Hoarding [Not My Home part 6]

If I can’t guarantee we’ll use it, we’re not taking it.

This was the principle of my packing.

I hardly wanted to haul 86-years’ (our 5-person-combined age) worth of stuff across the country for a year.

While limiting our material possessions to 2 carloads, this airtight principle leaked a few things through. Things like a mini-blender (used zero times), a 5’x5’x5′ play tent (we live in an apartment), pumice stones (yes, plural) and a crate-full of backlogged paperwork (still to be completed).

Once we arrived on scene, a new principle was adopted: we obtain nothing.

It’s laughable.

If we’d have lived it out, we wouldn’t own such bare necessities as two 3-ft long Harry Potter costume accessory brooms (crazy cheap), giant stuffed Pikachu and Charmander (won), 15 lego sets (Christmas & birthday gifts), two boxes of books (handed down from a relocating friend) and Mickey ears (gifted to us in a variety of ways).

Obtaining nothing sure was a nice idea.

The real fun comes in a month when we have no choice but to pack it all in.

We’ve made plans to give, sell and donate what we really don’t need, what we know won’t fit. I’m optimistic we’ve lost about the same amount we’ve gained. [And a roof-top carrier in the 11th hour is always an option, right?]

This year was not about collecting. It couldn’t be. We had limited space in our apartment and would have even more limited space on our journey home. This reality kept me out of the stores. It kept me out of check-out lines. It kept me in a “use what you have” mindset. The dread of July-packing saved me a pretty penny.

The plan was to come, be, live, leave. Stuff wasn’t necessary. It wasn’t the purpose. It would ultimately get in the way.

It’s not hard to see the spiritual parallel.

Those who use the things of the world should not become attached to them.
For this world as we know it will soon pass away.
1 Corinthians 7:13

Don’t store up treasures here on earth,
where moths eat them and rust destroys them, and where thieves break in and steal.

Store your treasures in heaven,
where moths and rust cannot destroy, and thieves do not break in and steal.

Wherever your treasure is, there the desires of your heart will also be.
Matthew 6:19-21

Through the #notmyhome lens I’ve been seeing my this-year life through, I get it. I could amass much more than the silly few things we’ve added. I could gather and gather. But for what? When it’s time to leave the temporary for the permanent, I cannot take it with me.

In this life on Temporary Earth, temptations abounded to make it about the stuff. Deals left and right. Needs for new stuff. Broken belongings needing replacement. Souvenirs. Friends giving stuff away. Opportunities to collect but nowhere for it to go.

I can shop at stores, dollar stores, super stores, department stores, virtual stores, bidding stores, warehouse stores. If I can think it, someone on Etsy is selling it. I buy a gadget and the next version comes out quicker than I can learn to turn the now-outdated one on. Everything with a screen can be made bigger, lighter, faster, thinner, more powerful. Gift-giving holidays have multiplied. Every “thing” has a purpose or a multipurpose and it’s a must-have. I collect, I obtain, I hoard.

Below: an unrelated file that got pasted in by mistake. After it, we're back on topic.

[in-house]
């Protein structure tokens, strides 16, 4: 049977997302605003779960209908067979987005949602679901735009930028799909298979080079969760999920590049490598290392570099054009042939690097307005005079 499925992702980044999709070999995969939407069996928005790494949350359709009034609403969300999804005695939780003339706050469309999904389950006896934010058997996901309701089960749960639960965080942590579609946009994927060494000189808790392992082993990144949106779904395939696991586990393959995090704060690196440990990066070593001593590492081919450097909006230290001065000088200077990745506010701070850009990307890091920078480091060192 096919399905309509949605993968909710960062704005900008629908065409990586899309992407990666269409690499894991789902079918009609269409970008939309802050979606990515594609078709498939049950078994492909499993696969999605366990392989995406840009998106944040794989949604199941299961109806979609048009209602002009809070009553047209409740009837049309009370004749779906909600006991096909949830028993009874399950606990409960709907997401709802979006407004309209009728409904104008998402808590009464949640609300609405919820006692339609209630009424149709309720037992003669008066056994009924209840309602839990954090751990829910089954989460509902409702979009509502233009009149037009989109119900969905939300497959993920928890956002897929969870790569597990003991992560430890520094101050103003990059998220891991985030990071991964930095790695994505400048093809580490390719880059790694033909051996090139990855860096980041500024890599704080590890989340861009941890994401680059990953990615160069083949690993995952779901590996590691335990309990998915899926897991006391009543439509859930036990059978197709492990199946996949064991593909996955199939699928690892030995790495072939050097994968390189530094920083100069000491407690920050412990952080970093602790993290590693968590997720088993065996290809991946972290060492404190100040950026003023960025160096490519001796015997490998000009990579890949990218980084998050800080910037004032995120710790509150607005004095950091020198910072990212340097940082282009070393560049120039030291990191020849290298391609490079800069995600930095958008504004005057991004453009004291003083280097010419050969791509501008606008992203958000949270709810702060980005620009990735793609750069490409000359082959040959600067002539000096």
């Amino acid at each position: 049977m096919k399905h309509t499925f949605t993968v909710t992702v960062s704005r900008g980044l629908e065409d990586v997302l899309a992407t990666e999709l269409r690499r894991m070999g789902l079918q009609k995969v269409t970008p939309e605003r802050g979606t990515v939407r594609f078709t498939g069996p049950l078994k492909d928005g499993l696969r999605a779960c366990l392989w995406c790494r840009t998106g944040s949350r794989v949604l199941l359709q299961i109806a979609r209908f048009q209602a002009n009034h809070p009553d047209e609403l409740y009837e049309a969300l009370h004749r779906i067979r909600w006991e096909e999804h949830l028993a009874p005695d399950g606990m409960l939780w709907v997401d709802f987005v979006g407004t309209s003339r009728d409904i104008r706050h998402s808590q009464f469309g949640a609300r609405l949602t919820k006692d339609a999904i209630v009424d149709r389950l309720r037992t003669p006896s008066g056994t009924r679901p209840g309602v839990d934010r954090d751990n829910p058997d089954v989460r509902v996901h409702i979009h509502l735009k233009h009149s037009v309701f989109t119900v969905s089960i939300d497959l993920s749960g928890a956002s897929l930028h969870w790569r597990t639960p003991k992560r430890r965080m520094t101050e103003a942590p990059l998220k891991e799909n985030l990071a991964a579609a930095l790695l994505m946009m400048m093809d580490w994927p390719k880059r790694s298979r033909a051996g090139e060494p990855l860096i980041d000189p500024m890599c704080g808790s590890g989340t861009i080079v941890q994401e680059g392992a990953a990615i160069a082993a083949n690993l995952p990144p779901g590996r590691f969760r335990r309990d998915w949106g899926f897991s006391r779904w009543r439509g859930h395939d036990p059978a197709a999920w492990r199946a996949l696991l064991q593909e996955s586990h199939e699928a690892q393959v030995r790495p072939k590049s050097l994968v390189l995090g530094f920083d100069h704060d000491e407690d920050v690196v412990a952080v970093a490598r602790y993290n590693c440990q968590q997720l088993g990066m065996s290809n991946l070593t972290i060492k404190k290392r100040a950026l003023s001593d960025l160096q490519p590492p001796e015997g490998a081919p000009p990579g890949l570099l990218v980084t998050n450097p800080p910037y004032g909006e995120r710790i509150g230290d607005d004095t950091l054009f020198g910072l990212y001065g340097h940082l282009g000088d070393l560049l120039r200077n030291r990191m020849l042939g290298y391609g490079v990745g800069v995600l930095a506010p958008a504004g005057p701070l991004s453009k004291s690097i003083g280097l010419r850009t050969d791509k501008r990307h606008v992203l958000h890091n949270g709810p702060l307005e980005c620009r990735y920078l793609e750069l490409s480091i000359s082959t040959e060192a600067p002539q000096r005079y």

When the Day comes, all that stuff won’t matter. It will represent all that has happened and it will have had a use and a time. The question will be – so, was it worth it? Did it serve a purpose that mattered?

Or did it just collect? Because when I leave #notmyhome, all it will be is a collection.

A collection without a roof-top carrier, without a shipping box and without a spot in the caravan.

Part 1: Passing Through
Part 2: Homesicking
Part 3: Purposing
Part 4: Familiaring
Part 5: Identifying
[This post is #6 in the #notmyhome series]
Part 7: Simplifying
Part 8: Investing
Part 9: Sojourning
Part 10: Borrowing
Part 11: Departing
Part 12: Reflecting

10 thoughts on “Hoarding [Not My Home part 6]

  1. Brilliantly stated, my friend. We’re way to prone to collect–I am quite guilty on that score. And I rarely am satisfied with the things I get anyway. Disappointed that they don’t work like I thought. Bothered that I could have gotten it less. Upset that it was worthless to begin with–which means I was an idiot for getting it at all. Beautiful.

    1. Nothing like making you feel like an idiot, huh?! ? ? but, so true – I am rarely satisfied by that which I “have to have.” I have a lot of room to grow in this!!

  2. Really great analogy, Amy!!!

  3. Reading this now, after sorting through 16 years of acquisition, I SO agree. Specially when I think of my friends in Africa who manage very well with a smidgeon of what I think I need! I think it will always be something here in our land of plenty to have to fight against…getting the next upgrade! 🙂 Oh, to maintain a heavenly perspective!

    1. Oh Alice, I can so imagine! We did a lot of thinning out last spring after 13 years of marriage and I couldn’t believe how much we had acquired! The rest of the world lives on so little and we seem to require so much. Indeed it will always be something to consider as we live in this culture. I know I’m gonna forget and lose sight of what matters. Daily!!

      1. The daily part is exactly what I’m dealing with as we plan and set up a new place to live! 🙂

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